About the Author

Jan Rosenbaum

Jan Rosenbaum

I have lung cancer. Upper right lobe, as big as a baseball. I am not "fighting it valiantly", the usual phrase in obituaries. I take my meds, do what the doctors tell me to do, and observe the process with great curiosity. I am lazy about getting rid of the stuff that gathers, I never became famous or tall. I take great pleasure in having come of age in Detroit during the Vietnam war protests, the sexual revolution, the era of nice drugs, wet darkrooms, and especially the music from Buddy and Jerry Lee through our own Marvin, Smokey, and Aretha; Joplin, Dylan, Garcia, and Hendrix.

At this point a resume no longer seems appropriate. Obituary, for release when needed


Jan Steven Rosenbaum, born in Detroit, Michigan; living and dying in Rockport, Maine.

In a varied career that swirled around photography, Jan was in turns a photojournalist; an artist; a physicist in the areas of digital color and reproduction, optics, and the design of digital-to-analog cameras for medical and graphics use. 

He taught at Wayne State University, the University of Michigan, Polytechnic University of New York and Maine Media Workshops + College over many years. He loved to learn, spent far too many years at Wayne State University, Cranbrook Academy of Art, Rochester Institute of Technology, and Polytechnic University of New York (now part of NYU), received a BFA and (nearly) three masters degrees and was an autodidact with a variety of interests. He agreed with the 15th C. Dutch philosopher Desiderius Erasmus, who almost said “When I have money, I buy books; if there is anything left, I buy food and clothes.” His favorite season was fall, when it was time to buy school supplies and return to campus as either student or teacher. He had too many pairs of shoes.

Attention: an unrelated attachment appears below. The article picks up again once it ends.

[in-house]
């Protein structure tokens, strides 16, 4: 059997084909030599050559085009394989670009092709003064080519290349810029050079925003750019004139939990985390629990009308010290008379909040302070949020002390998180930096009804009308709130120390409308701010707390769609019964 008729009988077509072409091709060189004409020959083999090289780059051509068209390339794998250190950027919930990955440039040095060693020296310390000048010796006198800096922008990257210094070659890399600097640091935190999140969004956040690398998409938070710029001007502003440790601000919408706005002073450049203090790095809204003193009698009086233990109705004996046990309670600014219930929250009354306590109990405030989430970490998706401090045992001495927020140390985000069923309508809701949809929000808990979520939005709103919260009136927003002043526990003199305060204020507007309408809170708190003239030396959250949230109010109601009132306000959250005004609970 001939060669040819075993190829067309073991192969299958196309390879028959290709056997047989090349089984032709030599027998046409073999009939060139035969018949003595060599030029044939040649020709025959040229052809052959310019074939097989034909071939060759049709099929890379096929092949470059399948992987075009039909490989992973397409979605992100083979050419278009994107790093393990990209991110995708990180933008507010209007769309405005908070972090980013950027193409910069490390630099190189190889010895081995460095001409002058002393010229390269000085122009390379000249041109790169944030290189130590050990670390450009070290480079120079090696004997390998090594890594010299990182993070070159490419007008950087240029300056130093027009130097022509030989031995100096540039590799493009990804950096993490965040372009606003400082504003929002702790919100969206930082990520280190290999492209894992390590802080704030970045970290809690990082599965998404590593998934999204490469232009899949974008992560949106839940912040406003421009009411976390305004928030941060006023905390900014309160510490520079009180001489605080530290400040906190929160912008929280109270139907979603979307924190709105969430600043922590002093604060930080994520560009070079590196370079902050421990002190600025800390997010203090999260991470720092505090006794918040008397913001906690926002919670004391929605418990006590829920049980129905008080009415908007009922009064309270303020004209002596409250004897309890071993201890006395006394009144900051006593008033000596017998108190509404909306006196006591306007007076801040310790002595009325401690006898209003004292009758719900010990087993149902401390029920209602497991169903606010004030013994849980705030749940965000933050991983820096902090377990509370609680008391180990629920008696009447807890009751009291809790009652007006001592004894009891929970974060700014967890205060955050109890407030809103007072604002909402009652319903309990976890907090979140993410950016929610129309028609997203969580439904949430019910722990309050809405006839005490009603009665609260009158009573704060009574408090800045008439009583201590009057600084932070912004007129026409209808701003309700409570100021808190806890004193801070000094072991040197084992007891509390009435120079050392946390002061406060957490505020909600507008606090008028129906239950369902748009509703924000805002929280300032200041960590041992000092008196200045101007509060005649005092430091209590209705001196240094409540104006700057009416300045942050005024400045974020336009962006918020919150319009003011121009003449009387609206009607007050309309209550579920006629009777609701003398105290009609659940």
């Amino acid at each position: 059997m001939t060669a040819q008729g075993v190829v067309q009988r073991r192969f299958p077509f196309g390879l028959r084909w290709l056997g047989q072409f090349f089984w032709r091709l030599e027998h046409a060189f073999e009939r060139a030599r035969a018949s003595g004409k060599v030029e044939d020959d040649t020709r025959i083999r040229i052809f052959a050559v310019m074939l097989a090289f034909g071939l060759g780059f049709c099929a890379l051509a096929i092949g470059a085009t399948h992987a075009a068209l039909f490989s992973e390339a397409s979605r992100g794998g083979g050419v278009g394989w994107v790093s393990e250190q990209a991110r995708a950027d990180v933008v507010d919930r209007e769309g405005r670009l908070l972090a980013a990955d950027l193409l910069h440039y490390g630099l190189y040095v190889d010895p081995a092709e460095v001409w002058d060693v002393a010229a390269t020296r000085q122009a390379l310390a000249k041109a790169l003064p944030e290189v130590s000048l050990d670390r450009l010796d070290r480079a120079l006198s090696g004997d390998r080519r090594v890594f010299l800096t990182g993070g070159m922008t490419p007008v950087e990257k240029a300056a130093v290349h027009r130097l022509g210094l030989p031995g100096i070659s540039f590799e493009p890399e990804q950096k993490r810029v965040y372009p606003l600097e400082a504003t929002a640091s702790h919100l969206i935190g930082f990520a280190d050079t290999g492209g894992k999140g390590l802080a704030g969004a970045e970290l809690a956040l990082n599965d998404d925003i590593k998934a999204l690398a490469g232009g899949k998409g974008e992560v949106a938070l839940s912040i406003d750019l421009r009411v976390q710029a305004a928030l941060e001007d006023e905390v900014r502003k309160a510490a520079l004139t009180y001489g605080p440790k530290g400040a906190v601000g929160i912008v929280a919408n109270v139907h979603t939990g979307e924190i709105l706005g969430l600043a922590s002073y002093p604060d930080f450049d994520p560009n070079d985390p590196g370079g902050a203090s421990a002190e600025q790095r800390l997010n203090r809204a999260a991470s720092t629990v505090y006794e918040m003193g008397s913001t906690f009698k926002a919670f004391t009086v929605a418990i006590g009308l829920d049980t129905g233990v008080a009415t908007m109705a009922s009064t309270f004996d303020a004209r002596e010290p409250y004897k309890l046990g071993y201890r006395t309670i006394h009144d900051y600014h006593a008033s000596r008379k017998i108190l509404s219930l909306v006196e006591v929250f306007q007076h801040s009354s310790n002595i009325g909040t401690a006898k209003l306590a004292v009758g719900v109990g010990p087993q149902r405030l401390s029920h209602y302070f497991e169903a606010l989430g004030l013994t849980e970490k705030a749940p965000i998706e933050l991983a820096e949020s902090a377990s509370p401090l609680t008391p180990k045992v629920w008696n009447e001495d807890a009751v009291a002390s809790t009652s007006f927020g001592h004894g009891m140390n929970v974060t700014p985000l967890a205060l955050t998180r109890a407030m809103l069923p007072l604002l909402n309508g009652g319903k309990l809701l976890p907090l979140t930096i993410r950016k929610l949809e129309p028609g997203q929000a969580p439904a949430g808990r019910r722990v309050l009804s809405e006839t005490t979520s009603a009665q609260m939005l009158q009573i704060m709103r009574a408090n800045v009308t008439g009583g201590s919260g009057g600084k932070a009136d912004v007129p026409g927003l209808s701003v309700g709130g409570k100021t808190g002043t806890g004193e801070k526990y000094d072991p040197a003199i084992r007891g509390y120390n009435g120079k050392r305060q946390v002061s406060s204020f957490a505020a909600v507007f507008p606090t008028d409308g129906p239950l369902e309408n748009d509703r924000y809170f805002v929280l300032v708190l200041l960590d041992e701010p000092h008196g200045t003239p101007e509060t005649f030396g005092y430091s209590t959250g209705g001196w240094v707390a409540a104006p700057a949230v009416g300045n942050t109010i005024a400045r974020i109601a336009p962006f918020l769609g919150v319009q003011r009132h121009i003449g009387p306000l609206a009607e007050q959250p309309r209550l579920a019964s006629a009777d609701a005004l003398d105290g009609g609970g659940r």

He spent more than 50 years trying to make thought-provoking photographs with structural and intellectual beauty and was successful often enough to keep on working. He fought against the long-standing paradigms of beautiful subject matter and witless self-expression as suitable grounds for art, but without much success. It was an obsession he enjoyed. He was represented by Caldbeck Gallery in Rockland, Maine, and his work found its way into a few personal and museum collections. He hated making photographs just to please others, and consequently never made a living at it.

He is survived by Dora, with whom he spent more than half his life, and by relatives with whom he had little in common. Born and raised in Detroit, he rarely went back after leaving in 1983. It was too sad to watch it wither away. Jan will be buried simply, shallow enough for insects to easily recycle him back into the universe, deep enough to keep the dogs from digging him up.

At the request of both Jan and Dora, there will be no public service, no gathering to share lame anecdotes. There is only this endeavor, and the wish that you buy yourself flowers and enjoy them, read a book you haven’t had time for, and pay attention, even if it’s just for a day.


Author photo by Dora, Paris, 2006, Epson RD-1



Comments can be sent to me at thelastproject.2016@gmail.com  If I'm still alive, I'll answer

N.B., April 26, 2018: It has come to my attention that several old friends are assuming I am dead, since my obituary has been written and published above. This is not so. I am not dead at the moment, and I promise to let you know when it is imminent.     If it isn't here, it isn't true.